By Kieran O’Mahony
CORK County Council says it is committed to rural community development, despite the recently announced cuts to Leader funding in the county.
Supplementary funding of up to 25% will be provided by the Council to support the Local Development Strategies and work programmes that will be developed for the next round of Leader funds.
At this week’s Cork County Council meeting, chief executive Tim Lucey told councillors that despite the reduction in funding from €49m to just €13m, Cork County Council will support rural Cork communities.
‘Funding was always going to be reduced, but this cut is quite stark and I believe there is a case for some level of increase in funds for Cork county,’ he said.
‘We are prepared, as a Council, to fund more and will match funding of 25% and let us be big enough as a Council to support our communities. It would also strengthen our capacity to engage with Government on the review of funding requested,’ said Mr Lucey.
‘I have sought a review of the allocation to Cork County, primarily in view of our geographical scale and that we have three Local Community Development Committees (LCDCs) in the County,’ the Council chief told the members.
County Mayor Alan Coleman said the extra funding will ‘help our cause and will strengthen our case.’
There was a general consenus among councillors that the Government needs to rescind the decision to reduce Leader funding which represents a reduction of 70%, compared to the last round of funding.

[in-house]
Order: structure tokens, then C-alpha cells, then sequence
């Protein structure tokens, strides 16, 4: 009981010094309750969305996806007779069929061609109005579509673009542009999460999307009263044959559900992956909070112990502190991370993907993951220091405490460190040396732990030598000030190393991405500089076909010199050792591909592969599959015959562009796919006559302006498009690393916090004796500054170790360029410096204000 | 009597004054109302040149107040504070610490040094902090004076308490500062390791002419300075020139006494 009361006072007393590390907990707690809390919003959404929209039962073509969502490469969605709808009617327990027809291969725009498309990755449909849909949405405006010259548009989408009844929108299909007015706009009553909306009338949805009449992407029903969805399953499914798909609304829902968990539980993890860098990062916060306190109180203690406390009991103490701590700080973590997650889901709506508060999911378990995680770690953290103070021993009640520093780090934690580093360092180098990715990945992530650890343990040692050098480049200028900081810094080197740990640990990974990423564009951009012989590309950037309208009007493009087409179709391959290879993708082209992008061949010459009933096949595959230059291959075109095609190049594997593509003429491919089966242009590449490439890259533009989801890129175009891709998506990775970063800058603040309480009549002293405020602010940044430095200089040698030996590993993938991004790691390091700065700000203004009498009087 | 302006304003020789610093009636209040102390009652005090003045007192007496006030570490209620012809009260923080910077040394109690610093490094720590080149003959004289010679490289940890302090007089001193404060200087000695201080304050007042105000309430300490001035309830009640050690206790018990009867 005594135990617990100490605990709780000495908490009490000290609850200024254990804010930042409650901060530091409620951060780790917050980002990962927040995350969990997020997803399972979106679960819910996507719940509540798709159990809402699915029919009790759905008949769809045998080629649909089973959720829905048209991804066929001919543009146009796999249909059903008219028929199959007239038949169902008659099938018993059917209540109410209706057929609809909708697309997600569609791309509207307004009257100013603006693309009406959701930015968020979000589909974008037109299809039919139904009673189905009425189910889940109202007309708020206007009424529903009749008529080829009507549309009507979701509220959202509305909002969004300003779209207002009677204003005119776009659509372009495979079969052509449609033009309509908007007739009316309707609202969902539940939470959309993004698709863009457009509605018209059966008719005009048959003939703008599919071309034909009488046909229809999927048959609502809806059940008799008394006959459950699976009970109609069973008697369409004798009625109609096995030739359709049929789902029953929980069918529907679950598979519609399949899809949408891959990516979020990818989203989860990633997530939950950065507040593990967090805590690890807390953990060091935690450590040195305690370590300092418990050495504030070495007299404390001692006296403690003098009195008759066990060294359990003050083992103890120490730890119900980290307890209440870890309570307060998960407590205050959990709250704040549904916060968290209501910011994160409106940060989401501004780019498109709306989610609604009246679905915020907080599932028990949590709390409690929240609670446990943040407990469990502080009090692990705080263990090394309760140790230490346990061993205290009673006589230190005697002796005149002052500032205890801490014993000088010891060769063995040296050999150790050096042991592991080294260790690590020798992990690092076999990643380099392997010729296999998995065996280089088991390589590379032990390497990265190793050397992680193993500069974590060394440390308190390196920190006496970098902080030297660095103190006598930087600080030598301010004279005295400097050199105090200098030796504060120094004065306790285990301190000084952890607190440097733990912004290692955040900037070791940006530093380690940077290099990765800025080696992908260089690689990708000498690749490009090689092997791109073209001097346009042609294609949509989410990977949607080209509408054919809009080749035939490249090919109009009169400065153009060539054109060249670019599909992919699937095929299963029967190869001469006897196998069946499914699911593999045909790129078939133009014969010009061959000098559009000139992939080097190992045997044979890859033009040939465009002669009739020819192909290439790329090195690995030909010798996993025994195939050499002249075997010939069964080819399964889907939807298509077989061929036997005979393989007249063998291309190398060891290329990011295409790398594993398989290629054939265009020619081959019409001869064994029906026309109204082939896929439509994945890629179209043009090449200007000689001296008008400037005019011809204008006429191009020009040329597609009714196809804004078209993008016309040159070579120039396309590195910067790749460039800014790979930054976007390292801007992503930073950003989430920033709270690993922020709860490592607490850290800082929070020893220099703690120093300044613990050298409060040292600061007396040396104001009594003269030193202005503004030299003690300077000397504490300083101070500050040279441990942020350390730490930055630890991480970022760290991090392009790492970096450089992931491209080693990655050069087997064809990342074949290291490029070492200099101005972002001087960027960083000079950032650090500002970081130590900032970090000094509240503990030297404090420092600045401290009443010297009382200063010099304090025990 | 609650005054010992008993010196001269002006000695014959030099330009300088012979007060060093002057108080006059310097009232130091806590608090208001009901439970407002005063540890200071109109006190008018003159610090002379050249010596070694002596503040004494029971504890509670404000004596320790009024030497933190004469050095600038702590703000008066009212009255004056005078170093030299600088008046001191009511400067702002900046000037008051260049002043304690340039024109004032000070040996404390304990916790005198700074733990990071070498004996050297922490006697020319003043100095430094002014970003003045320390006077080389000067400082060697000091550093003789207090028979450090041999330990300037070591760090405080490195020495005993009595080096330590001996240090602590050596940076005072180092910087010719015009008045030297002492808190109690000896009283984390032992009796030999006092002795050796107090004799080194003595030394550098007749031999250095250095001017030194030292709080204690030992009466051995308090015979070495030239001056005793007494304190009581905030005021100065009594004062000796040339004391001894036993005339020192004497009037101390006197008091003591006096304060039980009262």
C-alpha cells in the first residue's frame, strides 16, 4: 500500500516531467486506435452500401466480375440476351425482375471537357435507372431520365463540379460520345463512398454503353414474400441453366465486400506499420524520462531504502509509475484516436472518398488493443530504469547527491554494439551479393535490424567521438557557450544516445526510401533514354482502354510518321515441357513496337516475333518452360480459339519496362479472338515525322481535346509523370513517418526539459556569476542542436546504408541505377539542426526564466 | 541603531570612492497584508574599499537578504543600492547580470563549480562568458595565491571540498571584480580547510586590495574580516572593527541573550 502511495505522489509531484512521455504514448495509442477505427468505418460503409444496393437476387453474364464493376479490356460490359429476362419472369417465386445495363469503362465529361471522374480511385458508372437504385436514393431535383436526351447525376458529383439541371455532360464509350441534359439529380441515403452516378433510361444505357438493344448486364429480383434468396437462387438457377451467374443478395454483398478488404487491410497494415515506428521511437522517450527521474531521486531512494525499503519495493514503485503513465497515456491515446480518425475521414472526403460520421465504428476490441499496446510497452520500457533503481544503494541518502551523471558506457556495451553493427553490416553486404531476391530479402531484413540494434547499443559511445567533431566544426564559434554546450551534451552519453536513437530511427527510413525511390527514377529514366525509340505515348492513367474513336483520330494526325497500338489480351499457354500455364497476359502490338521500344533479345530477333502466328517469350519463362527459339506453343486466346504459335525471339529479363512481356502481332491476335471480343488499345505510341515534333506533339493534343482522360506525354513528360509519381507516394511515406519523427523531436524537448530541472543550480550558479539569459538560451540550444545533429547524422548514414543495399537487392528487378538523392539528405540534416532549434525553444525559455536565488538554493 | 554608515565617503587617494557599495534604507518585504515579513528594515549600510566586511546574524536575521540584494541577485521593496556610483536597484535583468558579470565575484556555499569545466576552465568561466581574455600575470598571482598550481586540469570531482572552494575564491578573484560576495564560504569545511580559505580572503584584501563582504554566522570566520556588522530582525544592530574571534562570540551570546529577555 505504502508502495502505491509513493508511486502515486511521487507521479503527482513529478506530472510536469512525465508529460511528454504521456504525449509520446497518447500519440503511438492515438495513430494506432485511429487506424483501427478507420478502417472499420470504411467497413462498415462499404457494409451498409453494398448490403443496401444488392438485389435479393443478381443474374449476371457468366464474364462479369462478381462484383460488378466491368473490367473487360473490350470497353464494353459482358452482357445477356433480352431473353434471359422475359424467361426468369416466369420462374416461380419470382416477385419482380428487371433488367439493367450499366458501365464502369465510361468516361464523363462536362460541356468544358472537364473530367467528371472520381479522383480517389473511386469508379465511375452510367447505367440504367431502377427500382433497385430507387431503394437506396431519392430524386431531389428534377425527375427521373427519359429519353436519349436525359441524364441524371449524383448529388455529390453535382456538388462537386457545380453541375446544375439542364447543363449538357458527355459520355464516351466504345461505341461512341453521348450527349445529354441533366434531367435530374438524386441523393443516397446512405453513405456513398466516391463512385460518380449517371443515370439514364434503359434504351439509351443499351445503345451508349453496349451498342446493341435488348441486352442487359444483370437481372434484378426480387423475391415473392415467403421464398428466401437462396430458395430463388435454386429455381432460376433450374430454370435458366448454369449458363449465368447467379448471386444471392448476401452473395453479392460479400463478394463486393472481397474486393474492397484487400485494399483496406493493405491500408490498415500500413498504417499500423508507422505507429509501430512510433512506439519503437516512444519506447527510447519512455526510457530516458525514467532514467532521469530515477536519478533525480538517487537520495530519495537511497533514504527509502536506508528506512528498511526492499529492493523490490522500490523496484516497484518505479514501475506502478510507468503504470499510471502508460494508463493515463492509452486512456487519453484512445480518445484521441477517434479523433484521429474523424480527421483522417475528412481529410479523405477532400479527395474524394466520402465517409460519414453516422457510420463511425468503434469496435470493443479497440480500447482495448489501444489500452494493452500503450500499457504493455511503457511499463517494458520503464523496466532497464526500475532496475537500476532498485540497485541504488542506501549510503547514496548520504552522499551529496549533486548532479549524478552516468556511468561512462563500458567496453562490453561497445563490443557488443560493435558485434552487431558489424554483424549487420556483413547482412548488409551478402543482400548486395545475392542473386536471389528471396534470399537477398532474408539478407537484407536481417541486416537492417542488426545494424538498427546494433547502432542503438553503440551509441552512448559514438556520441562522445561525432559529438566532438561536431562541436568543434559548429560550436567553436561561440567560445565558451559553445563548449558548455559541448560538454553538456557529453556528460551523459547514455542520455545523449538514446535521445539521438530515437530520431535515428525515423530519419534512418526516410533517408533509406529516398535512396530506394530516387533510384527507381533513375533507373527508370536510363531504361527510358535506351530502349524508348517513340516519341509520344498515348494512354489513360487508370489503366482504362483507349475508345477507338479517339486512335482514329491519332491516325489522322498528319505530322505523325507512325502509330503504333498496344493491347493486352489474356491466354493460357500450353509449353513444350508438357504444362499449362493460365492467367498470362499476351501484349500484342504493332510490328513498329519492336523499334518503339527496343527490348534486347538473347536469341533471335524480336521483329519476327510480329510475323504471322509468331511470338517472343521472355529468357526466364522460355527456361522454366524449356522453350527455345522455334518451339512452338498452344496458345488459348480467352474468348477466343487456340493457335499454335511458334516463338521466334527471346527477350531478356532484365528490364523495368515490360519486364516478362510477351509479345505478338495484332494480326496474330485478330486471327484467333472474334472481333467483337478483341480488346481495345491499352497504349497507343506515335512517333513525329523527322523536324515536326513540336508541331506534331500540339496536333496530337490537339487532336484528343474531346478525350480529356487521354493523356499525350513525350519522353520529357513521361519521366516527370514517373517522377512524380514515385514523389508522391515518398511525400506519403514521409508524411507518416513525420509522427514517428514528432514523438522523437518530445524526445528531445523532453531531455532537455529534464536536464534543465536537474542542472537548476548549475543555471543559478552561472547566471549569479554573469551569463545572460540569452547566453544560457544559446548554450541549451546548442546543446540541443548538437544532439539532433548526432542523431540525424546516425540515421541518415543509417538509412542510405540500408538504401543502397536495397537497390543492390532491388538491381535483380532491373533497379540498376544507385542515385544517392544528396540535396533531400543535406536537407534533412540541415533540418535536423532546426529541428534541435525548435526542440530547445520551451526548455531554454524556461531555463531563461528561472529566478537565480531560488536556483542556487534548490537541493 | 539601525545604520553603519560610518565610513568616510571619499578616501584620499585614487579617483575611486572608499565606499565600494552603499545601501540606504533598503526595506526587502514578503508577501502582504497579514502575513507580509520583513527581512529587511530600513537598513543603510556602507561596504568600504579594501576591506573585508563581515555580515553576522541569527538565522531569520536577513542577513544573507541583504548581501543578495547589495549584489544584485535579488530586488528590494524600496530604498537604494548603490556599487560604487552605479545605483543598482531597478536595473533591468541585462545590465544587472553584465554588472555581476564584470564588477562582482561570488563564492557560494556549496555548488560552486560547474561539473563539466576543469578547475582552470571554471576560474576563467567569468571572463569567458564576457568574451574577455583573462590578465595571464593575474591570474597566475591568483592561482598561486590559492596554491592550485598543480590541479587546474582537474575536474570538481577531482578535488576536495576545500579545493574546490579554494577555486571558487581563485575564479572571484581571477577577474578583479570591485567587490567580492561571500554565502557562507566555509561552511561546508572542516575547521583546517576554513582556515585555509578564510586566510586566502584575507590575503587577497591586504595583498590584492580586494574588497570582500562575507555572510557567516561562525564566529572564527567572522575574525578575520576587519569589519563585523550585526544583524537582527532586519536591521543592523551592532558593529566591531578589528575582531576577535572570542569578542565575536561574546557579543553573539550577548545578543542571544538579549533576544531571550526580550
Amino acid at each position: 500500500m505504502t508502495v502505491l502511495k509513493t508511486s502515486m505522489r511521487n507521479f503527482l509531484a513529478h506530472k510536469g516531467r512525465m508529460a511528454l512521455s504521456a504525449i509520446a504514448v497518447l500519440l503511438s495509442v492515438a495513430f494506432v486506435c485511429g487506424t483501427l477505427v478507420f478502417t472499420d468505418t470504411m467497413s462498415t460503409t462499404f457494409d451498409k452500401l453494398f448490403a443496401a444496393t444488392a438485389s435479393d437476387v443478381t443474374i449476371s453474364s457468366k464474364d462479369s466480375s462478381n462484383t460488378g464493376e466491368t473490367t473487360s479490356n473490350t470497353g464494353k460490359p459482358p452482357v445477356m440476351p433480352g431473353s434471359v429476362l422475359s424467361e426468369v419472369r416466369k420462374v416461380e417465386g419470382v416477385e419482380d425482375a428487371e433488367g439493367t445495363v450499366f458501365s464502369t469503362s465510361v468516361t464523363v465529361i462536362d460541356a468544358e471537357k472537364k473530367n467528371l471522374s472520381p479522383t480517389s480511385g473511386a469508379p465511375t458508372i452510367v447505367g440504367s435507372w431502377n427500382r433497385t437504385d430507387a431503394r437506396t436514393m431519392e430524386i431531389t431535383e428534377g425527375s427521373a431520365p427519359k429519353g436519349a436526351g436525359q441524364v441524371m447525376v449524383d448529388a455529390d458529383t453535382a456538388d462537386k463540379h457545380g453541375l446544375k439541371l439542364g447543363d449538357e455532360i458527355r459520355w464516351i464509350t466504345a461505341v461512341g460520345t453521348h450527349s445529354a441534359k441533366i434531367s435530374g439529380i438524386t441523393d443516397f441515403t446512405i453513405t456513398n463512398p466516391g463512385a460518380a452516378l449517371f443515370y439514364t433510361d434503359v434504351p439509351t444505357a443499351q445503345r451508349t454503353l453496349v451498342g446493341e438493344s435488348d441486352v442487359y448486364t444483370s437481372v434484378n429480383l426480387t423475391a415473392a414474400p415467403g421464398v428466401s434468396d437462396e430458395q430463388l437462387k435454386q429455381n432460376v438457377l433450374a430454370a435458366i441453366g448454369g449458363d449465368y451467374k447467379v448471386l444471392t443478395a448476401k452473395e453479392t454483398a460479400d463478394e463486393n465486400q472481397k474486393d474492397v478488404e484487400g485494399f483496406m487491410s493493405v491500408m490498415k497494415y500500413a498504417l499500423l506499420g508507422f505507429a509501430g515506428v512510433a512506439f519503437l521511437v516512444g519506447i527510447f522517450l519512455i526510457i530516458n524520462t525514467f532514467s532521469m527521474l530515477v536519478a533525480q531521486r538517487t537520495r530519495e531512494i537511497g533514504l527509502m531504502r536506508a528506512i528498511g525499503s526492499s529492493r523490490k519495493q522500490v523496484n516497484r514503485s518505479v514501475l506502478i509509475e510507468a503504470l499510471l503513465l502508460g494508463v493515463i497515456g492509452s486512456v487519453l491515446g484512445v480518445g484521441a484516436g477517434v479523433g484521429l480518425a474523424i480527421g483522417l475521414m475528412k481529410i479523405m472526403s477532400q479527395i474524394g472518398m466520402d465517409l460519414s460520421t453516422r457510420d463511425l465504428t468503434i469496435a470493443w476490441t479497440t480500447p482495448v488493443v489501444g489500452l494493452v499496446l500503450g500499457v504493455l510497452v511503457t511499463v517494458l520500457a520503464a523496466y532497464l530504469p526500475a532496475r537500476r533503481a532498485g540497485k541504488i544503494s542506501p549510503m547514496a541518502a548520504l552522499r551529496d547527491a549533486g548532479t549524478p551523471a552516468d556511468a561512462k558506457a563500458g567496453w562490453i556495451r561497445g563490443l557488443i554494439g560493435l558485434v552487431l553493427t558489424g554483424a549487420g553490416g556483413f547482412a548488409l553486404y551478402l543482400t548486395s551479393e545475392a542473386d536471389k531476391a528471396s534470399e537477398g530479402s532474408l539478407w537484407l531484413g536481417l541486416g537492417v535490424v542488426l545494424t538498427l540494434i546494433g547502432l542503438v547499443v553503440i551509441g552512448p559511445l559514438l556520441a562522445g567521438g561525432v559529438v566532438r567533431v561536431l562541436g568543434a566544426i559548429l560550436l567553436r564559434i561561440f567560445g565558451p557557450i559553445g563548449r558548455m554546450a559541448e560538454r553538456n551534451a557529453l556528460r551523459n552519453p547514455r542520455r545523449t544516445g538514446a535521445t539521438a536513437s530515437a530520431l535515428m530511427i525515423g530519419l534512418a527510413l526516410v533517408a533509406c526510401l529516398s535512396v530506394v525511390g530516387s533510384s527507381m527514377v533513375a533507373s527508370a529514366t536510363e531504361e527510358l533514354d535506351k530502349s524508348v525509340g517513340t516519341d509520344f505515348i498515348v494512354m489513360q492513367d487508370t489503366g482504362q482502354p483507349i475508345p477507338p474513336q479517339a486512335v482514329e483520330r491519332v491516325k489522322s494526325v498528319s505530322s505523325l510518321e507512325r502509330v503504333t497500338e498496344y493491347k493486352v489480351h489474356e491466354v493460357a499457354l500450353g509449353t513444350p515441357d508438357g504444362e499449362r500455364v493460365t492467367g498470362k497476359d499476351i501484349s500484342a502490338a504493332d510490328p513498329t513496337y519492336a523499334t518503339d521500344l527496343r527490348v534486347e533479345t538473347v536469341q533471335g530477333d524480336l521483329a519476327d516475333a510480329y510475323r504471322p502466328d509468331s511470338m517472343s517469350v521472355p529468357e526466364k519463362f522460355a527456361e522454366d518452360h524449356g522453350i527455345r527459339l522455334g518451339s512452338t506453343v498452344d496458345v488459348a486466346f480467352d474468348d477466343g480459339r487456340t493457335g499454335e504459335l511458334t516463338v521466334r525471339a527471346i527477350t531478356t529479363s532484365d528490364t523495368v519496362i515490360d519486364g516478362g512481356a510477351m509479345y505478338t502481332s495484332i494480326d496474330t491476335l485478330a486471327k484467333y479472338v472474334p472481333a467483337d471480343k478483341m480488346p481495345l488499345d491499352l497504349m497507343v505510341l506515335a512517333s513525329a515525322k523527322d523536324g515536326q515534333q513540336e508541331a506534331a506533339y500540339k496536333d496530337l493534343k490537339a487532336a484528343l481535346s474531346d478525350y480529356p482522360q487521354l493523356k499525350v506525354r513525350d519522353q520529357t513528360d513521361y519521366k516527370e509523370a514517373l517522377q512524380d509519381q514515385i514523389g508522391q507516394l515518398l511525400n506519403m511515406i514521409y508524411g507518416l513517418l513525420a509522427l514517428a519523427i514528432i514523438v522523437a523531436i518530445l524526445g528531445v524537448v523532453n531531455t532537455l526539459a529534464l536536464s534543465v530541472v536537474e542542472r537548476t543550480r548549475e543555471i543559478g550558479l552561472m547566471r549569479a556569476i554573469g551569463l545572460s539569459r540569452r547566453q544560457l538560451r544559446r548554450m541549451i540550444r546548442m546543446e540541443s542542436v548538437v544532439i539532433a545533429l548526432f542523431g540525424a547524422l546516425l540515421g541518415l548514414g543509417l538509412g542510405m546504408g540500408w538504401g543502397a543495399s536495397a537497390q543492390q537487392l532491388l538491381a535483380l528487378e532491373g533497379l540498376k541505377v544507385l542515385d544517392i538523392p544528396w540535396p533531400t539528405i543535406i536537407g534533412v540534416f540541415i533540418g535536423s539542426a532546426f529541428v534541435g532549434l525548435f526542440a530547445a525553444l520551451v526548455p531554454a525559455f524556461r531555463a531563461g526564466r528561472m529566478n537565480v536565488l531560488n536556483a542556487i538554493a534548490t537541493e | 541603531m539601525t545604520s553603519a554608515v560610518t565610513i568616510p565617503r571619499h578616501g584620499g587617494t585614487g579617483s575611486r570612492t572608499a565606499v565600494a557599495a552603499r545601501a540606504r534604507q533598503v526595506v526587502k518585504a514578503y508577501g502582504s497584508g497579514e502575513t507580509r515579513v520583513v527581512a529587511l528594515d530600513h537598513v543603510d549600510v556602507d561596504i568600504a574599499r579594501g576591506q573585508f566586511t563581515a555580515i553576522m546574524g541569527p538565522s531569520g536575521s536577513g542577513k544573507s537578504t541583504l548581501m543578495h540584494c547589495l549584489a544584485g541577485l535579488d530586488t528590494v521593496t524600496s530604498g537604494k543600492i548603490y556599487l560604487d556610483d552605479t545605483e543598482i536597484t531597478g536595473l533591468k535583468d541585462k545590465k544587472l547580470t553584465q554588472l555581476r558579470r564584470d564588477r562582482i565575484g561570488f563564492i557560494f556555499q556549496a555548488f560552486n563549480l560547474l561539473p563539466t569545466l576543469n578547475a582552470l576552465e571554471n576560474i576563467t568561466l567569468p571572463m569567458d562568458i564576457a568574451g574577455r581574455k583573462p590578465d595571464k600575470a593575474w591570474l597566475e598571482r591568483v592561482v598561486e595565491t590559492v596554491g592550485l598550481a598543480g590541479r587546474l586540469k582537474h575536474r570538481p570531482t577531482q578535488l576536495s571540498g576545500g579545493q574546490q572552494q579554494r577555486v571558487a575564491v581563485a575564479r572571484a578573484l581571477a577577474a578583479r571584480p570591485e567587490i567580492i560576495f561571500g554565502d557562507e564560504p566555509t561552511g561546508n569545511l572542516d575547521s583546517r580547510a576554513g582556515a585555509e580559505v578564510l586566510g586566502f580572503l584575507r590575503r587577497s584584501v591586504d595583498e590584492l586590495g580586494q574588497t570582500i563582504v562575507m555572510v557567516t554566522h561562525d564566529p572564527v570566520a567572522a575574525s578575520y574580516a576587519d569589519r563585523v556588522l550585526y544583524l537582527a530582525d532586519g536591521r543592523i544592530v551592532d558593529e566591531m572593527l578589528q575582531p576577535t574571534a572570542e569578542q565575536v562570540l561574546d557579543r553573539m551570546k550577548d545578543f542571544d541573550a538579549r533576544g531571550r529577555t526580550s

West Cork councillors were also vocal in their opposition to the cuts in funding, which they described as an attack on rural communities, and will see the Cork West LCDC receive just over €5m.
Independent Cllr Michael Collins compared the devastating cuts to ‘little crumbs being thrown from the rich man’s table.’
Cllr Rachel McCarthy said the cuts in funding would have serious implications for businesses and community groups.
‘It’s unacceptable really that Cork could receive a cut of 70%. We all appreciate the role of this funding and I’m calling on the Government to withdraw this cut. We’ve been very good in using the money and West Cork alone spent almost €10m during the last Leader programme. Now we see that the total funding has been reduced to €13m,’ said Cllr McCarthy.
Cllr Joe Caroll said the reduction in funding was ‘an insult to the people of Cork county’ and a ‘kick in the teeth.’
‘There will be nothing left if this continues in West Cork. Every decision being made is against Cork and we have to, as a Council, look to get this reversed. There are some communities in West Cork who still think they will be getting the same money as before, and are not aware of this substantial cut to funding.’
Cllr Aindrias Moynihan said the cut is an ‘awful hammering that the government is handing down to rural communities.’
‘This is clearly an anti-rural communities bias by the government. The funding was to help communities build it up and make things happen, and it wasn’t a hand-out. Now it’s leaving the whole county with a budget that West Cork got last year and I believe we cannot let this devastating hammering occur,’ said Cllr Moynihan.